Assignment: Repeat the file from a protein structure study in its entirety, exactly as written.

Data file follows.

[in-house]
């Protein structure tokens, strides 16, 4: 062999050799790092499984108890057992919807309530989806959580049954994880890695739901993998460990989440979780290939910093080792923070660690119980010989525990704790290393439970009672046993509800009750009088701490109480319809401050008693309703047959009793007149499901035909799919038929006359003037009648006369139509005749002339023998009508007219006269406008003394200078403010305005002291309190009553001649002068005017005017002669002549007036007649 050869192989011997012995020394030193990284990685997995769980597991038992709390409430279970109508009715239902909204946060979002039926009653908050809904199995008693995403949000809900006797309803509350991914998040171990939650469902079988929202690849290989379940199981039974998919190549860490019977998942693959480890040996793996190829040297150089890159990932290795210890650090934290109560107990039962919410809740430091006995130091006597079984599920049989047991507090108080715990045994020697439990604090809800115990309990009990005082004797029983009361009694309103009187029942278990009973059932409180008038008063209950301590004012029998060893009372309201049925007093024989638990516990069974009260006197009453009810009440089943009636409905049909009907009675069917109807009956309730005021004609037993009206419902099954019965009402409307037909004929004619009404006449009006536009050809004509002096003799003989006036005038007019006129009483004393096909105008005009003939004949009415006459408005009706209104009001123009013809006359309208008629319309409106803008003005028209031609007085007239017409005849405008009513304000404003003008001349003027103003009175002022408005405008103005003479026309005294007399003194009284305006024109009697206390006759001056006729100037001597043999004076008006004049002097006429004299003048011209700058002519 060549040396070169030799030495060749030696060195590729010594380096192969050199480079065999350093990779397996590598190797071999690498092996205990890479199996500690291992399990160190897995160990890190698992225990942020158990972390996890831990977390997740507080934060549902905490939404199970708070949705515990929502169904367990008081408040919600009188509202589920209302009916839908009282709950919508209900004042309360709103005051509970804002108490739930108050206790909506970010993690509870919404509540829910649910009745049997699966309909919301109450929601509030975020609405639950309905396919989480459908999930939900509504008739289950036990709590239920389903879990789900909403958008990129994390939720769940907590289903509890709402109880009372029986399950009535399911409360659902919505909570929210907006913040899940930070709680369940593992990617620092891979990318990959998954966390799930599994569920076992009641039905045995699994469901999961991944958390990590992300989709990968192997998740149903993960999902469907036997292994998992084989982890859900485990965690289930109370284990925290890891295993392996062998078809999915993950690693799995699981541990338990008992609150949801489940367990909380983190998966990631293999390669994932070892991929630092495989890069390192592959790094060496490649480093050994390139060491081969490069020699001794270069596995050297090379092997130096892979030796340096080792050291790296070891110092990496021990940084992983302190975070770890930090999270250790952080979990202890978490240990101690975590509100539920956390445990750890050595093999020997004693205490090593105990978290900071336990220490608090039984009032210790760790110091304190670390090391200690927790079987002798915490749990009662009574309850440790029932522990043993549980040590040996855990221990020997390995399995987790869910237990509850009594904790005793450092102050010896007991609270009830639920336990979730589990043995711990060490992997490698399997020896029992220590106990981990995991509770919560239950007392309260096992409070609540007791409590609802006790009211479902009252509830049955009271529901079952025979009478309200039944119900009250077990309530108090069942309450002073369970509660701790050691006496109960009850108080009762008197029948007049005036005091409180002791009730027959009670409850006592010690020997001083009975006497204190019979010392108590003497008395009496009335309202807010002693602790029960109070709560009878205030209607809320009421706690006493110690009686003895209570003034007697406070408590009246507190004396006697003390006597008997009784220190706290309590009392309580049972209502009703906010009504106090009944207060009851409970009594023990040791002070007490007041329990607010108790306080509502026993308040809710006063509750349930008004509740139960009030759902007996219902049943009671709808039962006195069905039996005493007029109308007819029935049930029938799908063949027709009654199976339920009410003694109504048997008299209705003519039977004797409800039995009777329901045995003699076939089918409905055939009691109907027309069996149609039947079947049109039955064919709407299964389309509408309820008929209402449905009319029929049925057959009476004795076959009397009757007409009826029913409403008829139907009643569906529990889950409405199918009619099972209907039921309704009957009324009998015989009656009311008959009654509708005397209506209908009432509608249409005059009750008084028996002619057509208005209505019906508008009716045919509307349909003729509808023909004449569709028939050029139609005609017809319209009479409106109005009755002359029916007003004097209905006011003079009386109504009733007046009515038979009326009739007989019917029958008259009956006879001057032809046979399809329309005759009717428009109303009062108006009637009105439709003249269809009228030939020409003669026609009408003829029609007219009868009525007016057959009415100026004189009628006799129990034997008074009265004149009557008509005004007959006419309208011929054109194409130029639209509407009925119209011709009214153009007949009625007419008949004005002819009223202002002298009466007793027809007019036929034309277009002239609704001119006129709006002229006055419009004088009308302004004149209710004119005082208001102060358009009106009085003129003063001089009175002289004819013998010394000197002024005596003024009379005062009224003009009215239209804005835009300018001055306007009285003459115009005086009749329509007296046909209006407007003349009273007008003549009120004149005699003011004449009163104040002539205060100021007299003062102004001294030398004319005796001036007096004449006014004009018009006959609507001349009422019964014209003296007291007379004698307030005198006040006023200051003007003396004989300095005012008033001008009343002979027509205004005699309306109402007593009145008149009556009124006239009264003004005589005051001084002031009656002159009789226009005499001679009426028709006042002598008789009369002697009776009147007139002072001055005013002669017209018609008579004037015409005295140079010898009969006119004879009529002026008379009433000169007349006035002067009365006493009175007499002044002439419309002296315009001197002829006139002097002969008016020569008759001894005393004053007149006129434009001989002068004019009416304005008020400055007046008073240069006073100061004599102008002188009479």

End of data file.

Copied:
[in-house]
């Protein structure tokens, strides 16, 4: 062999050799790092499984108890057992919807309530989806959580049954994880890695739901993998460990989440979780290939910093080792923070660690119980010989525990704790290393439970009672046993509800009750009088701490109480319809401050008693309703047959009793007149499901035909799919038929006359003037009648006369139509005749002339023998009508007219006269406008003394200078403010305005002291309190009553001649002068005017005017002669002549007036007649 050869192989011997012995020394030193990284990685997995769980597991038992709390409430279970109508009715239902909204946060979002039926009653908050809904199995008693995403949000809900006797309803509350991914998040171990939650469902079988929202690849290989379940199981039974998919190549860490019977998942693959480890040996793996190829040297150089890159990932290795210890650090934290109560107990039962919410809740430091006995130091006597079984599920049989047991507090108080715990045994020697439990604090809800115990309990009990005082004797029983009361009694309103009187029942278990009973059932409180008038008063209950301590004012029998060893009372309201049925007093024989638990516990069974009260006197009453009810009440089943009636409905049909009907009675069917109807009956309730005021004609037993009206419902099954019965009402409307037909004929004619009404006449009006536009050809004509002096003799003989006036005038007019006129009483004393096909105008005009003939004949009415006459408005009706209104009001123009013809006359309208008629319309409106803008003005028209031609007085007239017409005849405008009513304000404003003008001349003027103003009175002022408005405008103005003479026309005294007399003194009284305006024109009697206390006759001056006729100037001597043999004076008006004049002097006429004299003048011209700058002519 060549040396070169030799030495060749030696060195590729010594380096192969050199480079065999350093990779397996590598190797071999690498092996205990890479199996500690291992399990160190897995160990890190698992225990942020158990972390996890831990977390997740507080934060549902905490939404199970708070949705515990929502169904367990008081408040919600009188509202589920209302009916839908009282709950919508209900004042309360709103005051509970804002108490739930108050206790909506970010993690509870919404509540829910649910009745049997699966309909919301109450929601509030975020609405639950309905396919989480459908999930939900509504008739289950036990709590239920389903879990789900909403958008990129994390939720769940907590289903509890709402109880009372029986399950009535399911409360659902919505909570929210907006913040899940930070709680369940593992990617620092891979990318990959998954966390799930599994569920076992009641039905045995699994469901999961991944958390990590992300989709990968192997998740149903993960999902469907036997292994998992084989982890859900485990965690289930109370284990925290890891295993392996062998078809999915993950690693799995699981541990338990008992609150949801489940367990909380983190998966990631293999390669994932070892991929630092495989890069390192592959790094060496490649480093050994390139060491081969490069020699001794270069596995050297090379092997130096892979030796340096080792050291790296070891110092990496021990940084992983302190975070770890930090999270250790952080979990202890978490240990101690975590509100539920956390445990750890050595093999020997004693205490090593105990978290900071336990220490608090039984009032210790760790110091304190670390090391200690927790079987002798915490749990009662009574309850440790029932522990043993549980040590040996855990221990020997390995399995987790869910237990509850009594904790005793450092102050010896007991609270009830639920336990979730589990043995711990060490992997490698399997020896029992220590106990981990995991509770919560239950007392309260096992409070609540007791409590609802006790009211479902009252509830049955009271529901079952025979009478309200039944119900009250077990309530108090069942309450002073369970509660701790050691006496109960009850108080009762008197029948007049005036005091409180002791009730027959009670409850006592010690020997001083009975006497204190019979010392108590003497008395009496009335309202807010002693602790029960109070709560009878205030209607809320009421706690006493110690009686003895209570003034007697406070408590009246507190004396006697003390006597008997009784220190706290309590009392309580049972209502009703906010009504106090009944207060009851409970009594023990040791002070007490007041329990607010108790306080509502026993308040809710006063509750349930008004509740139960009030759902007996219902049943009671709808039962006195069905039996005493007029109308007819029935049930029938799908063949027709009654199976339920009410003694109504048997008299209705003519039977004797409800039995009777329901045995003699076939089918409905055939009691109907027309069996149609039947079947049109039955064919709407299964389309509408309820008929209402449905009319029929049925057959009476004795076959009397009757007409009826029913409403008829139907009643569906529990889950409405199918009619099972209907039921309704009957009324009998015989009656009311008959009654509708005397209506209908009432509608249409005059009750008084028996002619057509208005209505019906508008009716045919509307349909003729509808023909004449569709028939050029139609005609017809319209009479409106109005009755002359029916007003004097209905006011003079009386109504009733007046009515038979009326009739007989019917029958008259009956006879001057032809046979399809329309005759009717428009109303009062108006009637009105439709003249269809009228030939020409003669026609009408003829029609007219009868009525007016057959009415100026004189009628006799129990034997008074009265004149009557008509005004007959006419309208011929054109194409130029639209509407009925119209011709009214153009007949009625007419008949004005002819009223202002002298009466007793027809007019036929034309277009002239609704001119006129709006002229006055419009004088009308302004004149209710004119005082208001102060358009009106009085003129003063001089009175002289004819013998010394000197002024005596003024009379005062009224003009009215239209804005835009300018001055306007009285003459115009005086009749329509007296046909209006407007003349009273007008003549009120004149005699003011004449009163104040002539205060100021007299003062102004001294030398004319005796001036007096004449006014004009018009006959609507001349009422019964014209003296007291007379004698307030005198006040006023200051003007003396004989300095005012008033001008009343002979027509205004005699309306109402007593009145008149009556009124006239009264003004005589005051001084002031009656002159009789226009005499001679009426028709006042002598008789009369002697009776009147007139002072001055005013002669017209018609008579004037015409005295140079010898009969006119004879009529002026008379009433000169007349006035002067009365006493009175007499002044002439419309002296315009001197002829006139002097002969008016020569008759001894005393004053007149006129434009001989002068004019009416304005008020400055007046008073240069006073100061004599102008002188009479």